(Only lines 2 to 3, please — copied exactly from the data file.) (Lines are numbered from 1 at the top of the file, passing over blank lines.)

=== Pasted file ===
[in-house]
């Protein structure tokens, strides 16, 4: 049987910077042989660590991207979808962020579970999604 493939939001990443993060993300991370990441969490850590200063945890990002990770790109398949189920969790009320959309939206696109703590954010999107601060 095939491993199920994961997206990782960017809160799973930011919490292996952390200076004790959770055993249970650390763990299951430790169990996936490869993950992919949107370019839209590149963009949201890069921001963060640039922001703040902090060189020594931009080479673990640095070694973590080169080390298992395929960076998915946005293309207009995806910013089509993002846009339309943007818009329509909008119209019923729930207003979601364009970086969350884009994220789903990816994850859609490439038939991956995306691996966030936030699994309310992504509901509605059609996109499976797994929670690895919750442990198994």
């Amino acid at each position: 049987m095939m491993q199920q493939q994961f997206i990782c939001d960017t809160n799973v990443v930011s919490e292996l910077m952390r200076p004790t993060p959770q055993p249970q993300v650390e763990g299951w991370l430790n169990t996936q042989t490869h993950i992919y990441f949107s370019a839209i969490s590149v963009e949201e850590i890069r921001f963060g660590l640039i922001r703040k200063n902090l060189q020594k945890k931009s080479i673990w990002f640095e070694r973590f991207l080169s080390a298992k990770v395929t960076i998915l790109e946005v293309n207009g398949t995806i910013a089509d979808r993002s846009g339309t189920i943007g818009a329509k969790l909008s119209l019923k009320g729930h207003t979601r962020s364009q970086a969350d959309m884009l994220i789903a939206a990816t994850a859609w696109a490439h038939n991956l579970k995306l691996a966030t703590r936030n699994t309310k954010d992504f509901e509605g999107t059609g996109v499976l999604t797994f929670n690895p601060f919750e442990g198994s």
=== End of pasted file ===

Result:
């Protein structure tokens, strides 16, 4: 049987910077042989660590991207979808962020579970999604 493939939001990443993060993300991370990441969490850590200063945890990002990770790109398949189920969790009320959309939206696109703590954010999107601060 095939491993199920994961997206990782960017809160799973930011919490292996952390200076004790959770055993249970650390763990299951430790169990996936490869993950992919949107370019839209590149963009949201890069921001963060640039922001703040902090060189020594931009080479673990640095070694973590080169080390298992395929960076998915946005293309207009995806910013089509993002846009339309943007818009329509909008119209019923729930207003979601364009970086969350884009994220789903990816994850859609490439038939991956995306691996966030936030699994309310992504509901509605059609996109499976797994929670690895919750442990198994």
């Amino acid at each position: 049987m095939m491993q199920q493939q994961f997206i990782c939001d960017t809160n799973v990443v930011s919490e292996l910077m952390r200076p004790t993060p959770q055993p249970q993300v650390e763990g299951w991370l430790n169990t996936q042989t490869h993950i992919y990441f949107s370019a839209i969490s590149v963009e949201e850590i890069r921001f963060g660590l640039i922001r703040k200063n902090l060189q020594k945890k931009s080479i673990w990002f640095e070694r973590f991207l080169s080390a298992k990770v395929t960076i998915l790109e946005v293309n207009g398949t995806i910013a089509d979808r993002s846009g339309t189920i943007g818009a329509k969790l909008s119209l019923k009320g729930h207003t979601r962020s364009q970086a969350d959309m884009l994220i789903a939206a990816t994850a859609w696109a490439h038939n991956l579970k995306l691996a966030t703590r936030n699994t309310k954010d992504f509901e509605g999107t059609g996109v499976l999604t797994f929670n690895p601060f919750e442990g198994s």